Call it lunar politics.
This week Roscosmos, the Russian space agency, signed an agreement with the Chinese National Space Administration to create an International Scientific Lunar Station “with open access to all interested nations and international partners.” It was the most dramatic sign yet that Moscow sees its space future with China and not the United States, further underscoring its growing strategic alignment with Beijing.
That follows a quarter-century of US-Russian space cooperation, launched by those who dreamed of a post-Cold War reconciliation between Moscow and Washington. The high point was the building and operating of the International Space Station.
This week’s agreement also marked an apparent rebuke of NASA’s invitation for Russia to join the Artemis project, named for Apollo’s twin sister, which aims to put the first woman and next man on the moon by 2024. With international partners, Artemis would also explore the lunar surface more thoroughly than ever before, employing advanced technologies.
“They see their program not as international, but similar to NATO,” sneered Dmitry Rogozin, the director general of Roscosmos, last year. Rogozin did a lot of sneering previously in Brussels as the former Russian ambassador to NATO. “We are not interested in participating in such a project.”
Assessing Putin’s capabilities and vulnerabilities
Rather than dwell on what all this means for the future of space, it is perhaps more important for the Biden administration to reflect on how this latest news should be factored into its emerging approach to Vladimir Putin’s Russia.
US President Joe Biden has no illusions about Putin, showing that he will engage when he concludes it is in the United States’ interest and he will sanction when necessary. His first foreign-policy win was a deal with Putin to extend the New Strategic Arms Reduction Treaty (New START), which marked a departure from former President Donald Trump’s approach to arms control.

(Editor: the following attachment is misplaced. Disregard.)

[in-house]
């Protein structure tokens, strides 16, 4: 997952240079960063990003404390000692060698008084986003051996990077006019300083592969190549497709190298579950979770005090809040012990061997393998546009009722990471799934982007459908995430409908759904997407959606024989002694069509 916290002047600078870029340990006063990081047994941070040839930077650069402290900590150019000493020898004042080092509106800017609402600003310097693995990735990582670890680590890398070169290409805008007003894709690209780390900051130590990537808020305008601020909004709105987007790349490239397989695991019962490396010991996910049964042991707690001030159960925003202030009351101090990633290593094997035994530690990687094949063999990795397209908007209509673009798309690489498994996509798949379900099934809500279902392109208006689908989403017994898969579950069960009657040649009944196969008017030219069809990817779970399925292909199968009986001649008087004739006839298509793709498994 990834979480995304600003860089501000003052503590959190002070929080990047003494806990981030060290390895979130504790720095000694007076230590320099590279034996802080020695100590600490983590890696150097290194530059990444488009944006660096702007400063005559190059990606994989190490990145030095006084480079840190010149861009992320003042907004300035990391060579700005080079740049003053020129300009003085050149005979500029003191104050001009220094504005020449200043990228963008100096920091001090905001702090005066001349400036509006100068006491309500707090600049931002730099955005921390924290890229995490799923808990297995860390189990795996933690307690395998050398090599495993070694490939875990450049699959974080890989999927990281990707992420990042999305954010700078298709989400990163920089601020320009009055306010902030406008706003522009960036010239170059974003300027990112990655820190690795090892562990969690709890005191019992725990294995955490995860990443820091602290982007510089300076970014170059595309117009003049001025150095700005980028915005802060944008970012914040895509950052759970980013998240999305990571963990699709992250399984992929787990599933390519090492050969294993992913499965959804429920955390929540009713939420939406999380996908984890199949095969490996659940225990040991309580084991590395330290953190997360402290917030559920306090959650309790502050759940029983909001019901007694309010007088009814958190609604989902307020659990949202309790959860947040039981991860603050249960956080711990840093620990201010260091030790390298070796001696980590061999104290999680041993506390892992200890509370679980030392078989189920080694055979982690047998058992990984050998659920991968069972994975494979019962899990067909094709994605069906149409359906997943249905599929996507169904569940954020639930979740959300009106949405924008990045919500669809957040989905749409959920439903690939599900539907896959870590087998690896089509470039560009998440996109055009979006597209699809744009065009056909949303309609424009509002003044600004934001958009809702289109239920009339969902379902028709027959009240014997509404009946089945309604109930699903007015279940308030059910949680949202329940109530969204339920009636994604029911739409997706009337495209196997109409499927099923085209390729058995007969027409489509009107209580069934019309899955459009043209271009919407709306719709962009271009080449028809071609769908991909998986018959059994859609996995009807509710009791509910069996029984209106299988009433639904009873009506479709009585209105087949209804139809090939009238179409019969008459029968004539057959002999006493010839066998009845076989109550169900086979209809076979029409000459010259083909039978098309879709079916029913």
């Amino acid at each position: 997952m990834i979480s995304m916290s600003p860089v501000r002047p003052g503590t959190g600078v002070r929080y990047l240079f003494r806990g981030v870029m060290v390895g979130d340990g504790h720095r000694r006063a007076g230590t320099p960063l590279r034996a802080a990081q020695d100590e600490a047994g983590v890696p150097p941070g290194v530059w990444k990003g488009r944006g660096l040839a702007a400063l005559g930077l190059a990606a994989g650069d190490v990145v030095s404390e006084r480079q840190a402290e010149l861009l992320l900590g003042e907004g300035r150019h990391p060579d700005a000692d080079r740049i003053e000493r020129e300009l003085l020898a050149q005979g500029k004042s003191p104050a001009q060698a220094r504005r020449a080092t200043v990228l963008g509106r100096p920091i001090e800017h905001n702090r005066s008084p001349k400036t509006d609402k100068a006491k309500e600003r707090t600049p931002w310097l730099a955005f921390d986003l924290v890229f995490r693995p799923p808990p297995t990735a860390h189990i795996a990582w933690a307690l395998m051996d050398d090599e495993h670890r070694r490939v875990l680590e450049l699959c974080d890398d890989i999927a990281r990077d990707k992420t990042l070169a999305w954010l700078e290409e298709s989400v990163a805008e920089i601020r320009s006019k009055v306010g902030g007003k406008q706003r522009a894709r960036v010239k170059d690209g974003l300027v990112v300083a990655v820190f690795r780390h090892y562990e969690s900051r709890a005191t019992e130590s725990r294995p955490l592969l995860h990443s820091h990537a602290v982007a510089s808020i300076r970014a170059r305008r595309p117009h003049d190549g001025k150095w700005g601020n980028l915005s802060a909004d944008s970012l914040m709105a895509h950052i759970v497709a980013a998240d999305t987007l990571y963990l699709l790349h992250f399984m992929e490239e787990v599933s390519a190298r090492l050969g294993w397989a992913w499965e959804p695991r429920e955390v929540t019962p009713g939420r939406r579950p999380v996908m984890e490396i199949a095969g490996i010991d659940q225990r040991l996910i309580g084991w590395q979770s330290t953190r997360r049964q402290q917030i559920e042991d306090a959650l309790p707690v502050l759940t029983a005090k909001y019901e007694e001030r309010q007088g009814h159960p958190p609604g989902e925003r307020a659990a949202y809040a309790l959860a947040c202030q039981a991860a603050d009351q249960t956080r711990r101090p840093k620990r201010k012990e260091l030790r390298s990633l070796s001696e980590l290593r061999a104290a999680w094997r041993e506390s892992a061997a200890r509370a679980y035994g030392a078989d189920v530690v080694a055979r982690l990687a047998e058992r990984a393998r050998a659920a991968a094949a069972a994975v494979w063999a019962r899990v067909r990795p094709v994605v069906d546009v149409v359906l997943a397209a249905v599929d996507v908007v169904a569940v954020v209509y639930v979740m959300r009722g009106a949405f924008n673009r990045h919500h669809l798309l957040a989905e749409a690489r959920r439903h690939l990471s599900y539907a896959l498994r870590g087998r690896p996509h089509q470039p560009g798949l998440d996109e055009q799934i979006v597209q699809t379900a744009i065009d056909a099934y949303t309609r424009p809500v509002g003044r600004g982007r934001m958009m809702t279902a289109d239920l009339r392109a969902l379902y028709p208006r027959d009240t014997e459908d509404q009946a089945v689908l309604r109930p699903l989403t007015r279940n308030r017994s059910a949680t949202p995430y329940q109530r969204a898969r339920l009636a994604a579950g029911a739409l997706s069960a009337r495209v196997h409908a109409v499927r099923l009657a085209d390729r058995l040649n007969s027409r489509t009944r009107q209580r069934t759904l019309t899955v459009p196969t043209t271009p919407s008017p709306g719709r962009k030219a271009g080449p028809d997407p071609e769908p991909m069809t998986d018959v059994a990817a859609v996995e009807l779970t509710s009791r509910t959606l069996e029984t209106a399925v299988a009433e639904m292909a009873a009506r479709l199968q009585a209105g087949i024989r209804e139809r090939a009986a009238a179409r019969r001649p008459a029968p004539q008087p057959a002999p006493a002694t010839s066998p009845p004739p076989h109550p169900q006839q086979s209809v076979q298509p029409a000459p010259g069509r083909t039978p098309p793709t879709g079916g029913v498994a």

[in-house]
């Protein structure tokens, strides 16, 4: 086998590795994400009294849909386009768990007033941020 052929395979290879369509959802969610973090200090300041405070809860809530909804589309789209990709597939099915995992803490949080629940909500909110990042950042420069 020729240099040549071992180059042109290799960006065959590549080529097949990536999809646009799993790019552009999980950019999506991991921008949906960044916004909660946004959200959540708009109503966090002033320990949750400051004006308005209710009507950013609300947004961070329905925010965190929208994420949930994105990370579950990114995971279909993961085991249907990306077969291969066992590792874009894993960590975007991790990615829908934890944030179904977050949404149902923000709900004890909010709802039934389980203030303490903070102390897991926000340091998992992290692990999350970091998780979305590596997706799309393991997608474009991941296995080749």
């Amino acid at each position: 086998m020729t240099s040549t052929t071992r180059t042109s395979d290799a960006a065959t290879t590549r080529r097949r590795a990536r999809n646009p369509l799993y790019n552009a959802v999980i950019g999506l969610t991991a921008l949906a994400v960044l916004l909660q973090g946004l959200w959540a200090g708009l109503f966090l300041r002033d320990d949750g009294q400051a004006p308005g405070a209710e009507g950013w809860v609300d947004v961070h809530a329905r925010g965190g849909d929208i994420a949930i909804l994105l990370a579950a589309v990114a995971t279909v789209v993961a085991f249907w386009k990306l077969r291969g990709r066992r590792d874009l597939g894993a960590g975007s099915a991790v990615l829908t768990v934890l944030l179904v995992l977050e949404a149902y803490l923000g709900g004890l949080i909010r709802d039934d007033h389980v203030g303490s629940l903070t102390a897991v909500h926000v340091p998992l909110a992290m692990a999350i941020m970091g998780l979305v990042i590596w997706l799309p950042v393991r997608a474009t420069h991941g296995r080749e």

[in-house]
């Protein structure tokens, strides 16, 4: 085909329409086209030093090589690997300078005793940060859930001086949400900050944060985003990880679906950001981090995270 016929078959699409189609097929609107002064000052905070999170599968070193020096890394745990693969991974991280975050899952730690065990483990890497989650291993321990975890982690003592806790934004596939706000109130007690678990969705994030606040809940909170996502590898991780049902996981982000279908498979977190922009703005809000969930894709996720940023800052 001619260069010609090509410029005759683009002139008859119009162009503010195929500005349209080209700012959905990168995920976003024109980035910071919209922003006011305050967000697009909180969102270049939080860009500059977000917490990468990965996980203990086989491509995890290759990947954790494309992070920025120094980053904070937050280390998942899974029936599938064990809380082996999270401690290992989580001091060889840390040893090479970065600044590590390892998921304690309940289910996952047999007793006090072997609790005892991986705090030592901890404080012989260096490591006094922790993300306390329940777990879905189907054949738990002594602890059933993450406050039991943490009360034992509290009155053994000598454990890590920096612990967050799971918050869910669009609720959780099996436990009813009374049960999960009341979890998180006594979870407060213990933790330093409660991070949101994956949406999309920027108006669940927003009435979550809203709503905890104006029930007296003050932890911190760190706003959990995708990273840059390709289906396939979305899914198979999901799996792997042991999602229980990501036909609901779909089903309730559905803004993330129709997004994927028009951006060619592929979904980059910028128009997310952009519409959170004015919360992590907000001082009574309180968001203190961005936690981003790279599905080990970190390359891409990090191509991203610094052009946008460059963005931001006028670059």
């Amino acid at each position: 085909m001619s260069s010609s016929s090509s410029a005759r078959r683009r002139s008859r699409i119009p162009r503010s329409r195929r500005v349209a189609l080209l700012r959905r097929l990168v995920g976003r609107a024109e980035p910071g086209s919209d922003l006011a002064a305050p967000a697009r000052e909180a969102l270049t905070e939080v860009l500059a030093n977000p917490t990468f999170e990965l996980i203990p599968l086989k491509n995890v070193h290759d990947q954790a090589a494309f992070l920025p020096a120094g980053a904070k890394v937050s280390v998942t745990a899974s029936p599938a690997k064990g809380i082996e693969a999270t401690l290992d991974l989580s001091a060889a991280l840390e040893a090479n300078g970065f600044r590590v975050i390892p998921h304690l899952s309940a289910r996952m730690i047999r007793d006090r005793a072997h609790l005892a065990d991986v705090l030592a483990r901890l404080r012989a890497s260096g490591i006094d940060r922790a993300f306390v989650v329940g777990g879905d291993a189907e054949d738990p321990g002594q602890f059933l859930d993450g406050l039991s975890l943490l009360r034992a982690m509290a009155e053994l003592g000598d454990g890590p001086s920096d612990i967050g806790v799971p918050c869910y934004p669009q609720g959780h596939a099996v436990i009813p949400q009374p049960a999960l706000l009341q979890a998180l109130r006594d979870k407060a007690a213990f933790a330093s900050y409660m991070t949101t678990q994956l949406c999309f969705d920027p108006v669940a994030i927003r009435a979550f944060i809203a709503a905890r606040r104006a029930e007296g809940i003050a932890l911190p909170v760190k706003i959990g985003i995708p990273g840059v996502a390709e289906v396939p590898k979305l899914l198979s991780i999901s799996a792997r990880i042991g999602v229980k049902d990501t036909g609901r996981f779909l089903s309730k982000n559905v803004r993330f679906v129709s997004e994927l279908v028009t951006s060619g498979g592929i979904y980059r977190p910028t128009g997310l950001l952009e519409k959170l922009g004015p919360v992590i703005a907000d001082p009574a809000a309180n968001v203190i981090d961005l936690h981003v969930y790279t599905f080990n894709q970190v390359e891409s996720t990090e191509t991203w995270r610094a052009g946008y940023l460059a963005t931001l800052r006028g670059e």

That said, Biden also imposed new sanctions on Russia, in concert with the European Union, after the poisoning and imprisoning of Russian opposition leader Alexei Navalny. It remains to be seen how the Biden administration will act on existing or implement new US sanctions against the Nord Stream 2 pipeline, the most active issue currently dividing the EU and even German politics.
Whatever course Biden chooses, he would be wise not to compound the mistakes of previous administrations due to misperceptions about Russia’s decline or too singular a focus on Beijing.
“Putin does not wield the same power that his Soviet predecessors did in the 1970s or that Chinese President Xi Jinping does today,” writes Michael McFaul, US ambassador to Russia under former President Barack Obama, in Foreign Affairs. “But neither is Russia the weak and dilapidated state that it was in the 1990s. It has reemerged, despite negative demographic trends and the rollback of market reforms, as one of the world’s most powerful countries—with significantly more military, cyber, economic, and ideological might than most Americans appreciate.”
McFaul notes that Russia has modernized its nuclear weapons, while the United States has not, and it has significantly upgraded its conventional military. Russia has the eleventh-largest economy in the world, with a per-capita gross domestic product larger than that of China.
“Putin has also made major investments in space weapons, intelligence, and cyber-capabilities, about which the United States learned the hard way,” writes McFaul, referring to the major cyberattack that was revealed earlier this year after Russia penetrated multiple parts of the US government and thousands of other organizations.